Elder Law is a rapidly growing area in the practice of law. As the "baby boomers" begin to retire within the next few years, there will be an even greater demand for Canadian family lawyers who understand the law and regulations, both federal and provincial, that affect elderly persons.
Elder Law encompasses many different fields of law. Some examples are:
Mental health law.
Most elder law and family lawyers in Canada do not specialize in every one of these areas. So when a Canadian family lawyer says they practice Elder Law, find out which of these matters are handled. You will want to hire the family lawyer who regularly handles matters in the area of concern in your particular case and who will know enough about the other fields to question whether the action being taken might be affected by laws in any of the other areas of law on the list.
Unfortunately, there are some family lawyers who hold themselves out as "elder law lawyers" but who have little or no experience in this area of practice. They recognize that the aging of North America represents a business opportunity for them and they hope to take advantage (This is not limited to family lawyers, by the way. Financial planners, insurance agents, accountants, and bankers, to name just a few other occupations, have been known to do the same thing). For that reason, you will want to be particularly careful in narrowing down your selection of elder law lawyers.
If you don't already have a list of prospective family lawyers a great place to start your search is right here at Canadian-Lawyers.ca. You can do a free search to come up with a list of lawyers by using the Find A Lawyer search box that can be accessed from anywhere on the Canadian-Lawyers.ca. (You should see a search box on the right side of your computer screen.)
Once you have a list of Canadian family lawyers, use the following guidelines to do some initial screening and narrow your list down to three or four prospective candidates:
Look at biographical information, including whatever you can find on websites for the family lawyers and their law firms. Do they appear to have expertise in the area of elder law that you need? Do they have any information on their Web sites that is helpful to you?
Use search engines to surf the Web. Do searches under the name of the family lawyer and his or her law firm. Can you find any articles, FAQ's or other informational pieces that the family lawyer has done that that give you a level of comfort?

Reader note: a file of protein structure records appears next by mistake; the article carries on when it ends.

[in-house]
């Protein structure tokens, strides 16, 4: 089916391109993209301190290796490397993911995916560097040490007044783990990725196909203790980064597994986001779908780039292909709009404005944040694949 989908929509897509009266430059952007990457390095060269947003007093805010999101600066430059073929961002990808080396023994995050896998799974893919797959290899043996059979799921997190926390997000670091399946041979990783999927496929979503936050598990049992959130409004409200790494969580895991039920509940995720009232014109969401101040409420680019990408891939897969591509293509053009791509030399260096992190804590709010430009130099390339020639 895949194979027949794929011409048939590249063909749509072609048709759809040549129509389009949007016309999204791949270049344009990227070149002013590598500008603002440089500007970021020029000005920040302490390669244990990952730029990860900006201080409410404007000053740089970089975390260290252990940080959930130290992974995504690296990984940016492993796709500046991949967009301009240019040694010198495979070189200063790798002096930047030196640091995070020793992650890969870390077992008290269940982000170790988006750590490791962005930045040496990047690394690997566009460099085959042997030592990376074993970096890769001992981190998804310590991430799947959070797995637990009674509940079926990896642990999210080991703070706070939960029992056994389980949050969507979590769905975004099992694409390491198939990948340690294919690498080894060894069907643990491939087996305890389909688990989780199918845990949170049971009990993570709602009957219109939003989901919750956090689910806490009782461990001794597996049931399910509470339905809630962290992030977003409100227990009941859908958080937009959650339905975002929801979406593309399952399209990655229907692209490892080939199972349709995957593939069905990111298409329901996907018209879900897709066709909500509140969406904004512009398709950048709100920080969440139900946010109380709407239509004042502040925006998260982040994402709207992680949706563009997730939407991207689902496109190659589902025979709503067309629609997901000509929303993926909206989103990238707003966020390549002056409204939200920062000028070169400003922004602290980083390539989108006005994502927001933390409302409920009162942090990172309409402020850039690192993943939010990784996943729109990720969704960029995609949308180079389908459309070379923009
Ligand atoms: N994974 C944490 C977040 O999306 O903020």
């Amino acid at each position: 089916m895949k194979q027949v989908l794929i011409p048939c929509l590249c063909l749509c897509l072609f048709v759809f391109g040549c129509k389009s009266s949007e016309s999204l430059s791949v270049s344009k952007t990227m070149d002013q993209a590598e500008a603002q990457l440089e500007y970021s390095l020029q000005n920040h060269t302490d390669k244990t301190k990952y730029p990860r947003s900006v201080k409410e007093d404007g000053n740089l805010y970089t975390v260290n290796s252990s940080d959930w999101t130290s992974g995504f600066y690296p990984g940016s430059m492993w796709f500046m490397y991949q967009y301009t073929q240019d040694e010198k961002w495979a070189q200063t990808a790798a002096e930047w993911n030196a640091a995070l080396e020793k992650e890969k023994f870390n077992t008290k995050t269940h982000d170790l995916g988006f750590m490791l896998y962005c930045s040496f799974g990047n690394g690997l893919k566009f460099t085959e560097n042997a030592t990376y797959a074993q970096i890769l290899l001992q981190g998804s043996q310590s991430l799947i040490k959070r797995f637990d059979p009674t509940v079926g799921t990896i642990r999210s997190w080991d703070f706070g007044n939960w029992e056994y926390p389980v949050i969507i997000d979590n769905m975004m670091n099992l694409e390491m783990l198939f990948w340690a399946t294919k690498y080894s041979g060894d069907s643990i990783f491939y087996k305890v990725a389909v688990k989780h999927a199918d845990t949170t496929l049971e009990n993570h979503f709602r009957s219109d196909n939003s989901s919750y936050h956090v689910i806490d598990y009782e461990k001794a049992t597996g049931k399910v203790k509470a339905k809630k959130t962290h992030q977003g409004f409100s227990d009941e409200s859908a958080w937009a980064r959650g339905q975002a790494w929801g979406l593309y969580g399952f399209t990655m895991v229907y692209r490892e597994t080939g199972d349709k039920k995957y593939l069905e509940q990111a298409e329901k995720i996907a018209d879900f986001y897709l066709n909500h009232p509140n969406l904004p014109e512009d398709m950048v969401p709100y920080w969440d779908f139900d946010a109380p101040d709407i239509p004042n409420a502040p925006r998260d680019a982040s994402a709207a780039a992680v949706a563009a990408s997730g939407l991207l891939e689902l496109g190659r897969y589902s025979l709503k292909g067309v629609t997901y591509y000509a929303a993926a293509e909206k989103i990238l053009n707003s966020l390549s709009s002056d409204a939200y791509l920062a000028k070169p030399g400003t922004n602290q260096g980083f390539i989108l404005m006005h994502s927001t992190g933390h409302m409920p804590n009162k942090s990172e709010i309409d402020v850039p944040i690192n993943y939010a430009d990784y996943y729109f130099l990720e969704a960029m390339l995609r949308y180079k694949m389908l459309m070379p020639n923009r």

Ask other people if they have heard of the Canadian family lawyer and what they think about them.
Contact your provincial law society or visit its website to find out if the family lawyer is in good standing.
Consider any special needs you have. For example, could you benefit from an attorney who speaks a language other than English?
You shouldn't necessarily cross a Canadian family lawyer off your list just because he or she didn't have the time to meet with you on short notice. Nor should you expect to be able to discuss your matter on the telephone with the family lawyer. Good Canadian family lawyers are busy so they may not be able to spend as much time as they would like with prospective clients. You should also anticipate that whomever you hire may have to delegate a lot of responsibility to his or her staff. In turn, an important consideration should be to assess the way the lawyer's staff treats you since they are a reflection of how the lawyer practices. At a minimum, you should expect to be treated courteously and professionally both by the staff and by the lawyer.
You should be prepared to pay a fee to meet the family lawyer. Elder law lawyers seldom take cases on contingency fees or do not charge for the first meeting. When you make the appointment, you should ask what the fee for the first meeting will be.
You will probably want to hire a family lawyer with at least a few years of experience. However, experience does not a good lawyer make. Every practicing Canadian family lawyer knows other lawyers that he or she would not hire.
Unless there are special circumstances, you will want to hire a Canadian family lawyer with a local office.
Before you hire a family lawyer, ask for references. You want to talk to people who could comment on the lawyer's skills and trustworthiness. Ask if it is okay to talk to some of the lawyer's representative clients.
Ask for a copy of a firm brochure and promotional materials. Crosscheck these materials against other sources and references.
Ask to be provided with a copy of the Canadian lawyer's retainer agreement and have it explained to you before deciding on retaining the family lawyer or the family lawyer's law firm. You may end up paying a lot of money to the lawyer who you retain so make sure you understand what you are signing up for.
Use your common sense and gut instincts to evaluate the remaining lawyers on your list. You'll want to be comfortable with the lawyer you hire. You want to choose the best lawyer who you think will do the best job for you. Start making some telephone calls.